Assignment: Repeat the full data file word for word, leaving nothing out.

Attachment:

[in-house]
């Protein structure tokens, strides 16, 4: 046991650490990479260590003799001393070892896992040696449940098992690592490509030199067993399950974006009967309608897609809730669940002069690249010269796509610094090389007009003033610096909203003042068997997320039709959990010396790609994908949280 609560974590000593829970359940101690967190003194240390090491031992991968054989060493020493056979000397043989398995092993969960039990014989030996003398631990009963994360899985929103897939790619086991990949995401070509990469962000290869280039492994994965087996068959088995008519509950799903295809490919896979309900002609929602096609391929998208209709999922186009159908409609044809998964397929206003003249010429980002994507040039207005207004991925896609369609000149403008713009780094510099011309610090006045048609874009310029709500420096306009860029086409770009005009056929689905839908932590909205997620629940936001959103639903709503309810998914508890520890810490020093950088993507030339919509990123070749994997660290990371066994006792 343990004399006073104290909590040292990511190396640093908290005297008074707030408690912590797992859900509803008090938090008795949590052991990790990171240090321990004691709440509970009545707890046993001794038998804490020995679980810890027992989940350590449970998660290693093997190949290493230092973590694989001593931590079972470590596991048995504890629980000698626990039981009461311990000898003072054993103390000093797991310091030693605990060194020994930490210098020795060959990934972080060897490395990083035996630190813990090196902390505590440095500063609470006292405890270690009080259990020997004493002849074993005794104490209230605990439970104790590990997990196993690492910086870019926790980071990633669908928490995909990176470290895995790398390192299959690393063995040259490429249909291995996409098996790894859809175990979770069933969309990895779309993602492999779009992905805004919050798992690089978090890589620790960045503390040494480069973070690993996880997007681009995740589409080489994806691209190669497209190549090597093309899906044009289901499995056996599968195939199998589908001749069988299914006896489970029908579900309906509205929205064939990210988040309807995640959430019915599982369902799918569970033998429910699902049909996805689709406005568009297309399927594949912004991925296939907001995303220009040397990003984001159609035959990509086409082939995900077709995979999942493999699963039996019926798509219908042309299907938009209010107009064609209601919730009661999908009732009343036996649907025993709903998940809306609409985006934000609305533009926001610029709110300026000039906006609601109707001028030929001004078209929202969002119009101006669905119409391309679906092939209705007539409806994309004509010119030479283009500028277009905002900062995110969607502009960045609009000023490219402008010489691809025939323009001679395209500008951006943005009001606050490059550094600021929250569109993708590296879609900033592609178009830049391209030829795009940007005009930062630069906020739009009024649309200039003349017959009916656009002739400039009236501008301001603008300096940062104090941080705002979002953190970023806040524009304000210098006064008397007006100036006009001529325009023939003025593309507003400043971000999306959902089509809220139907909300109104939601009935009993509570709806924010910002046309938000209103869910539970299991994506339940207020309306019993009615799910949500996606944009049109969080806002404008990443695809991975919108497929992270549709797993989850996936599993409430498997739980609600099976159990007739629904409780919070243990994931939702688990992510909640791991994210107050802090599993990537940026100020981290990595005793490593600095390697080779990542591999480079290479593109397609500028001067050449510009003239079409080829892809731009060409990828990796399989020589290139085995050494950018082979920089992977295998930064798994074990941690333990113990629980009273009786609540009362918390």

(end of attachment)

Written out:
[in-house]
């Protein structure tokens, strides 16, 4: 046991650490990479260590003799001393070892896992040696449940098992690592490509030199067993399950974006009967309608897609809730669940002069690249010269796509610094090389007009003033610096909203003042068997997320039709959990010396790609994908949280 609560974590000593829970359940101690967190003194240390090491031992991968054989060493020493056979000397043989398995092993969960039990014989030996003398631990009963994360899985929103897939790619086991990949995401070509990469962000290869280039492994994965087996068959088995008519509950799903295809490919896979309900002609929602096609391929998208209709999922186009159908409609044809998964397929206003003249010429980002994507040039207005207004991925896609369609000149403008713009780094510099011309610090006045048609874009310029709500420096306009860029086409770009005009056929689905839908932590909205997620629940936001959103639903709503309810998914508890520890810490020093950088993507030339919509990123070749994997660290990371066994006792 343990004399006073104290909590040292990511190396640093908290005297008074707030408690912590797992859900509803008090938090008795949590052991990790990171240090321990004691709440509970009545707890046993001794038998804490020995679980810890027992989940350590449970998660290693093997190949290493230092973590694989001593931590079972470590596991048995504890629980000698626990039981009461311990000898003072054993103390000093797991310091030693605990060194020994930490210098020795060959990934972080060897490395990083035996630190813990090196902390505590440095500063609470006292405890270690009080259990020997004493002849074993005794104490209230605990439970104790590990997990196993690492910086870019926790980071990633669908928490995909990176470290895995790398390192299959690393063995040259490429249909291995996409098996790894859809175990979770069933969309990895779309993602492999779009992905805004919050798992690089978090890589620790960045503390040494480069973070690993996880997007681009995740589409080489994806691209190669497209190549090597093309899906044009289901499995056996599968195939199998589908001749069988299914006896489970029908579900309906509205929205064939990210988040309807995640959430019915599982369902799918569970033998429910699902049909996805689709406005568009297309399927594949912004991925296939907001995303220009040397990003984001159609035959990509086409082939995900077709995979999942493999699963039996019926798509219908042309299907938009209010107009064609209601919730009661999908009732009343036996649907025993709903998940809306609409985006934000609305533009926001610029709110300026000039906006609601109707001028030929001004078209929202969002119009101006669905119409391309679906092939209705007539409806994309004509010119030479283009500028277009905002900062995110969607502009960045609009000023490219402008010489691809025939323009001679395209500008951006943005009001606050490059550094600021929250569109993708590296879609900033592609178009830049391209030829795009940007005009930062630069906020739009009024649309200039003349017959009916656009002739400039009236501008301001603008300096940062104090941080705002979002953190970023806040524009304000210098006064008397007006100036006009001529325009023939003025593309507003400043971000999306959902089509809220139907909300109104939601009935009993509570709806924010910002046309938000209103869910539970299991994506339940207020309306019993009615799910949500996606944009049109969080806002404008990443695809991975919108497929992270549709797993989850996936599993409430498997739980609600099976159990007739629904409780919070243990994931939702688990992510909640791991994210107050802090599993990537940026100020981290990595005793490593600095390697080779990542591999480079290479593109397609500028001067050449510009003239079409080829892809731009060409990828990796399989020589290139085995050494950018082979920089992977295998930064798994074990941690333990113990629980009273009786609540009362918390």